New Regulations Send German Online Gamblers Offshore
Germany’s sports betting association (the Deutsche Sportwettenverband or DSWV), has called upon the country’s government to speed up the sportsbook licensing process after the sector saw a fall of 16.1% in sales last year due to disruption caused by the coronavirus pandemic.
While this fall may not come as a surprise, the association’s president, Mathias Dahms, also warned that new regulations governing online casinos have caused a huge number of players to turn to unlicensed sites.
According to Dahms, in April and May 2020, the sports betting market “collapsed completely”, as betting shops were closed and sports were suspended. There was a small recovery in the late summer when sports resumed, but overall, revenues were significantly down for the year. Furthermore, as betting shops do not receive state aid, Dahms called upon the government to create a roadmap towards reopening.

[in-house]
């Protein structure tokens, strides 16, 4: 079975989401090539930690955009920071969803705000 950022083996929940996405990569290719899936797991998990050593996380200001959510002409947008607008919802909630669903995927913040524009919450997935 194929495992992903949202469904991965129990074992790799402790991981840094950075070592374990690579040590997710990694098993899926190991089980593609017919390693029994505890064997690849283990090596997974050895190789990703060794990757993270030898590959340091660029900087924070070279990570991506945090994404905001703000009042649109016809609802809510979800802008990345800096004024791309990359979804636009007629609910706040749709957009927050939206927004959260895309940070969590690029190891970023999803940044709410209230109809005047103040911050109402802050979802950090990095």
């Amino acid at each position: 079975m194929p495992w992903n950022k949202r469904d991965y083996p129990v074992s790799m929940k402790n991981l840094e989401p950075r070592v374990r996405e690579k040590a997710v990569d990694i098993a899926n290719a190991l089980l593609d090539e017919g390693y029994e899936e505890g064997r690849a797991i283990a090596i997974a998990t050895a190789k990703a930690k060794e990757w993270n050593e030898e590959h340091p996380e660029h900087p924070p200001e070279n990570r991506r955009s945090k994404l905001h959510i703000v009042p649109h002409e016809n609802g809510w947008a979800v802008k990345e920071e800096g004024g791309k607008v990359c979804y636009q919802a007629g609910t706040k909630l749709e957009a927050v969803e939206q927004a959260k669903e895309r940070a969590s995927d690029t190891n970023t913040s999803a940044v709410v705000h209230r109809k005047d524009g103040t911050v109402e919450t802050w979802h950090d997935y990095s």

While there is no doubt that the sports betting situation is serious, of more concern to regulators will be the movement of players to black market operators, mainly those that are based in Asia and the Caribbean.
According to operators that are members of the DSWV, they have seen iGaming turnover drop by an average of 54% since new regulations were brought in last October. The regulations mean that operators have to cap bets on online slots at €1 per spin and that spin speeds have to average 5 seconds.
It is clear that the strict regulations for virtual slot machines have channeled the market away almost overnight – unfortunately in the wrong direction. It is unrealistic to believe that German customers will get used to the excessive restrictions of the State Treaty and come back to licensed providers as long as they can play with competitors who offer them much better conditions.
As such, Dahms believes that the regulations need urgently updating and that there needs to be “functioning enforcement” against illegal operators. If that does not happen, he believes that regulated operators will withdraw from the German market.